Here’s a novel idea: use gas that would otherwise be flared to generate electricity in the field and use it to mine bitcoin. Believe it or not, it is being done. In North Dakota, Equinor and Enerplus are among the operators using the process. New companies like Crusoe Energy have sprung up to provide the in-the-field equipment. Crusoe has some 40 mobile generating units in oil shale basins and plans on increasing that number to 100. A recent conference in Houston on the subject saw 200 oil and gas execs and bitcoin miners in attendance.
Bitcoin is a cryptocurrency or digital currency, created in 2009. There is no physical coin, only a balance kept on a public ledger. It can be used to purchase goods and services, for those companies that accept bitcoin as payment. Mostly, bitcoin are bought and sold as a type of investment. As of this writing, one bitcoin sells for $47,706.80. Bitcoins are not backed by any hard asset or any government.
So what is “mining” bitcoin? See explanation here. “Bitcoin mining is performed by high-powered computers that solve complex computational math problems; these problems are so complex that they cannot be solved by hand and are complicated enough to tax even incredibly powerful computers.” One with a computer that solves the problem is given a “block reward,” currently 6.25 bitcoins. The amount of electricity being used to run computers mining bitcoin is enormous; the global bitcoin industry’s consumption of electricity is causing emissions of 60 million tons/year of CO2. That’s the equivalent of about nine million cars.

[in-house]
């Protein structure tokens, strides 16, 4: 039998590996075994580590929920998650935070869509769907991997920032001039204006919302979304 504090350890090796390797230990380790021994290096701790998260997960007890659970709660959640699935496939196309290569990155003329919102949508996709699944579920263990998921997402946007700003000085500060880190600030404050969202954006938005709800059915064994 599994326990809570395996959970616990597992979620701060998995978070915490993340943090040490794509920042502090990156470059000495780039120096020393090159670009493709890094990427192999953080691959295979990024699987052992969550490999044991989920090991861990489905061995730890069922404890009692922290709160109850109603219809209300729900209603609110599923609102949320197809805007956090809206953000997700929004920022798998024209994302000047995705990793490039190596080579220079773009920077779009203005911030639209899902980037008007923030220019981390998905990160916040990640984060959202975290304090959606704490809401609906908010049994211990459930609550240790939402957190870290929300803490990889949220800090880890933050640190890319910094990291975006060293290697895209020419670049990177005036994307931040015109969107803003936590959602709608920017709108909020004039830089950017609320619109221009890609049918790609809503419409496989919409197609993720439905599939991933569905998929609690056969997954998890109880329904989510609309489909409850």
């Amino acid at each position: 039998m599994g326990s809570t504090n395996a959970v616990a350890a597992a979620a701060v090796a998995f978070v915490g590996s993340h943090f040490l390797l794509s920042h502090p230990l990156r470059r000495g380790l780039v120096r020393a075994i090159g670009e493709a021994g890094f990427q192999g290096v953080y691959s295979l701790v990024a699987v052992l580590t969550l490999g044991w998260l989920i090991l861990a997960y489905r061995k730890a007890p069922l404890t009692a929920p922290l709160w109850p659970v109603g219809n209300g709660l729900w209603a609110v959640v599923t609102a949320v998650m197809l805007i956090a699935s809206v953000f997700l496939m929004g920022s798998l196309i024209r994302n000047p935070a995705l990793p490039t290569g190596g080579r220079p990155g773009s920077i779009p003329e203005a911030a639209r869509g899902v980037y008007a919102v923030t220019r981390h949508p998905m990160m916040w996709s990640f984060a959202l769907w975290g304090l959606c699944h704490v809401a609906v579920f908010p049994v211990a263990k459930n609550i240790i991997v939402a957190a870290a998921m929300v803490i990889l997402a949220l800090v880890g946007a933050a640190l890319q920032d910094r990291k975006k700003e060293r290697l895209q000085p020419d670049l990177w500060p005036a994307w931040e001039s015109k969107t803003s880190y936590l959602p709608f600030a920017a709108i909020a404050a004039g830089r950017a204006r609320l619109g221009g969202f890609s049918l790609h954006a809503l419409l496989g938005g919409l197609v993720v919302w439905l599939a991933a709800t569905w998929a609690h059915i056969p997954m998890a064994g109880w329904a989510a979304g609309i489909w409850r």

Of course the portable units that use natural gas to generate electricity burn that gas, causing CO2 emissions, just like flaring. But the argument is that using the gas to generate electricity is much more efficient than flaring, which often ends up emitting volumes of methane that are not fully combusted. Crusoe Energy contends that its bitcoin mining system avoids as much as 2/3 of methane emissions that would occur if the gas were vented or flared.
As much as sixty percent of bitcoin mining occurs in Asia, where the principal fuel is coal. Proponents of these new portable systems argue that they move bitcoin mining to the US, using cleaner-burning gas which would otherwise be wasted.
North Dakota and Wyoming recently passed laws giving tax breaks to producers that provide gas to cryptocurrency and other data miners that would otherwise be flared.
What does this mean for royalty owners? Maybe they’ll get some royalty on gas sold to the bitcoin miners, rather than seeing their gas go up in smoke.